Bitcoin ETF creativity continues as SEC mulls spot products
ETF issuer Global X files for Bitcoin Trend Strategy while rival fund groups chase a fund that would hold BTC directly
愚木混株 cdd20/Unsplash modified by Blockworks
ETF issuer Global X has filed for a crypto fund — albeit not a spot bitcoin ETF — marking the latest niche proposal in the absence of the approval awaited by many.
The company’s proposed Bitcoin Trend Strategy ETF is a different iteration of a bitcoin futures ETF, the first of which came to market in October 2021.
The proposed fund would track the CoinDesk Bitcoin Trend Indicator Index, according to a filing submitted to the SEC last week — which “systematically and dynamically allocates between” bitcoin futures contracts and the Global X 1-3 Month T-Bill ETF (CLIP). The idea appears to be to flip between bitcoin futures and Treasurys via risk-on or -off convictions.
CoinDesk created its Bitcoin Trend Indicator (BTI) — designed to measure the directional momentum and strength in bitcoin’s price — in April. The related index is not yet publicly available.
“The indicator’s ability to detect when bitcoin has strong price momentum and when it doesn’t is going to be key in deciding whether this strategy can outperform or not,” according to Sumit Roy, senior analyst at ETF.com. “Given that this is a new indicator, only time will tell whether it works.”
A Global X spokesperson declined to comment.
Response to “crowded” spot bitcoin ETF race
Roy said the filing is likely a result of the “extremely crowded” spot bitcoin ETF race. TradFi giants like BlackRock and Fidelity — as well as half a dozen or so others — have active spot bitcoin ETF proposals in front of the SEC.
“Realistically, there’s only going to be, at most, a few vanilla spot bitcoin ETFs that generate significant interest from investors,” Roy told Blockworks. “Investors are going to gravitate towards the same products and an issuer with a strong brand, scale and marketing muscle like BlackRock has a good chance to dominate that space.”
Other issuers can differentiate through more niche products like Global X’s latest proposal, industry watchers said — adding that some trend-following ETFs have generated decent demand.
The Pacer Trendpilot US Large Cap ETF (PTLC), for example, which launched in 2015, has more than $2 billion in assets under management. Using a similar strategy, PTLC uses trend following to switch its exposure between equities and Treasury bills.
Bryan Armour, a director of passive strategies at Morningstar, told Blockworks that given its ability to flip to greater Treasury bills exposure, the ETF seems to target investors fearful of incurring big losses in bitcoin-related investments.
“A problem with quantitative tactical allocation strategies is that market timing is extremely challenging, and these strategies don’t always perform as you would expect,” Armour said. “Downside risk certainly remains, and investors may miss out on bitcoin gains if the strategy keeps them in T-Bills at the wrong time.”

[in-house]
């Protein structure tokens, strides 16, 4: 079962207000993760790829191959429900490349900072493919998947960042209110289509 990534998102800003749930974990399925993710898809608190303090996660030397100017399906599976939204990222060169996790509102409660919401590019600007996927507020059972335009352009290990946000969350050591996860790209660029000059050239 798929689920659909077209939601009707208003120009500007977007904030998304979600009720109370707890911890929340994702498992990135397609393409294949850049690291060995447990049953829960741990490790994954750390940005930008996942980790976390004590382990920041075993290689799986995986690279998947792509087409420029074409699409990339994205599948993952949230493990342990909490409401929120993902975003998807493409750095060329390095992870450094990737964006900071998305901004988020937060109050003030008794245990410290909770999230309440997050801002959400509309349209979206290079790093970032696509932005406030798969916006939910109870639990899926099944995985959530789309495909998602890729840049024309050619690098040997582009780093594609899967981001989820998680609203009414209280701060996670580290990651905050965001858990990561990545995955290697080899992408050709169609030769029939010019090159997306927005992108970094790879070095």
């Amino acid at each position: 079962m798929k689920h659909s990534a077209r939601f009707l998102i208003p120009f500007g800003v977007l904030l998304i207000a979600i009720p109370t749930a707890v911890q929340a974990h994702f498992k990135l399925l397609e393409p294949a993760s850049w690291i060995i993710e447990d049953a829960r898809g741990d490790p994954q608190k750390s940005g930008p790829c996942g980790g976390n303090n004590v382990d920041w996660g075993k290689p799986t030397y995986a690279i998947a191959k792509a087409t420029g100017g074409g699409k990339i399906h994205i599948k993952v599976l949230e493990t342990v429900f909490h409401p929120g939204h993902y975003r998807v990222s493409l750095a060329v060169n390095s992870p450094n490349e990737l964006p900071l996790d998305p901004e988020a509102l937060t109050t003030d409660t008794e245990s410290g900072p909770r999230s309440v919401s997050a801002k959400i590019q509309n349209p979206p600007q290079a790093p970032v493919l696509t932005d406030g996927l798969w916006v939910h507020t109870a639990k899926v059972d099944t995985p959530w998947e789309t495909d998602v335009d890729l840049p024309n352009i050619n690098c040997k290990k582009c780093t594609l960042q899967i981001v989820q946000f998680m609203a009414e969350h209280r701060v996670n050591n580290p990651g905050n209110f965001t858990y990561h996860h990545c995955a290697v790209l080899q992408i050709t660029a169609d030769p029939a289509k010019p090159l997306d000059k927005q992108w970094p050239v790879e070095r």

Niche, “sometimes weird” crypto funds piling up
Neena Mishra, director of ETF research for Zacks Investment Research, said she is surprised a product like the planned Global X Bitcoin Trend Strategy ETF doesn’t already exist.
While various ETFs holding crypto- and blockchain-related equities have traded for several years, more recent products have broken new ground.
Volatility Shares last month brought to market its 2x Bitcoin Strategy ETF (BITX) the first leveraged bitcoin futures ETF in the US. The fund, down about 13% since launch, has gathered $27 million in assets.
Bitwise in March launched its Bitcoin Strategy Optimum Roll ETF (BITC), which looks to present a twist on bitcoin futures funds that invest in front-month CME bitcoin futures contracts.
BITC is designed to select futures contracts with the lowest level of contango — when the projected price of a commodity under a futures contract is valued above the asset’s spot price.
“Fund providers are constantly experimenting with new products, trying to see what resonates with investors,” she said. “This is why we continue to see so many niche, interesting, and sometimes weird products.”
Global X previously tried to launch a spot bitcoin ETF — a bid blocked by the SEC last year. Scott Helfstein, Global X’s head of thematic solutions, told Blockworks last month the firm could seek to offer that type of product again “if the environment were to set up in the right way.”
The New York-based company has 108 ETFs trading in the US with roughly $43 billion in combined assets under management, according to ETF.com.
The risk-off mechanism makes the fund different from Global X’s other bitcoin-related ETFs, according to Armour.
“It could be a long time, if ever, before a spot bitcoin ETF is approved,” he said. “So Global X appears to be offering something for bitcoin-enthused investors to add to their portfolio in the meantime.”
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